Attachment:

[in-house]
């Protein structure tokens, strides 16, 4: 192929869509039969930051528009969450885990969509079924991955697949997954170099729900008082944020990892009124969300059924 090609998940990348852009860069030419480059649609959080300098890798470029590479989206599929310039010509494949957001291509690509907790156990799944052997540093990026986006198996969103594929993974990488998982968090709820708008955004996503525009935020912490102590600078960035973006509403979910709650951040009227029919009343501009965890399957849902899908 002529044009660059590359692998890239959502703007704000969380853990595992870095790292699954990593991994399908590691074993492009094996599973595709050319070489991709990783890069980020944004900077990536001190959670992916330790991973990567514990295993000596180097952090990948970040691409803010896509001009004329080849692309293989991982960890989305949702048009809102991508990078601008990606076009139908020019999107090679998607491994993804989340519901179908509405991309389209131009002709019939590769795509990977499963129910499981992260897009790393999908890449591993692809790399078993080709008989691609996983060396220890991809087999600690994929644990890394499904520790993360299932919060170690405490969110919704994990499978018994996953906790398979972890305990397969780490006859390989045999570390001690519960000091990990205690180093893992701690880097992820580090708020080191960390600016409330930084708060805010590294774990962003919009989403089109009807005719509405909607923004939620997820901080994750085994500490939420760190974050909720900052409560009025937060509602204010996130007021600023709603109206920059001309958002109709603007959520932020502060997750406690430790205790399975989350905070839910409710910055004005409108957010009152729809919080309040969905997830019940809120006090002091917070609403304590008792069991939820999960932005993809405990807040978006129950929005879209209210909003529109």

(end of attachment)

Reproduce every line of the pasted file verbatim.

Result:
[in-house]
């Protein structure tokens, strides 16, 4: 192929869509039969930051528009969450885990969509079924991955697949997954170099729900008082944020990892009124969300059924 090609998940990348852009860069030419480059649609959080300098890798470029590479989206599929310039010509494949957001291509690509907790156990799944052997540093990026986006198996969103594929993974990488998982968090709820708008955004996503525009935020912490102590600078960035973006509403979910709650951040009227029919009343501009965890399957849902899908 002529044009660059590359692998890239959502703007704000969380853990595992870095790292699954990593991994399908590691074993492009094996599973595709050319070489991709990783890069980020944004900077990536001190959670992916330790991973990567514990295993000596180097952090990948970040691409803010896509001009004329080849692309293989991982960890989305949702048009809102991508990078601008990606076009139908020019999107090679998607491994993804989340519901179908509405991309389209131009002709019939590769795509990977499963129910499981992260897009790393999908890449591993692809790399078993080709008989691609996983060396220890991809087999600690994929644990890394499904520790993360299932919060170690405490969110919704994990499978018994996953906790398979972890305990397969780490006859390989045999570390001690519960000091990990205690180093893992701690880097992820580090708020080191960390600016409330930084708060805010590294774990962003919009989403089109009807005719509405909607923004939620997820901080994750085994500490939420760190974050909720900052409560009025937060509602204010996130007021600023709603109206920059001309958002109709603007959520932020502060997750406690430790205790399975989350905070839910409710910055004005409108957010009152729809919080309040969905997830019940809120006090002091917070609403304590008792069991939820999960932005993809405990807040978006129950929005879209209210909003529109």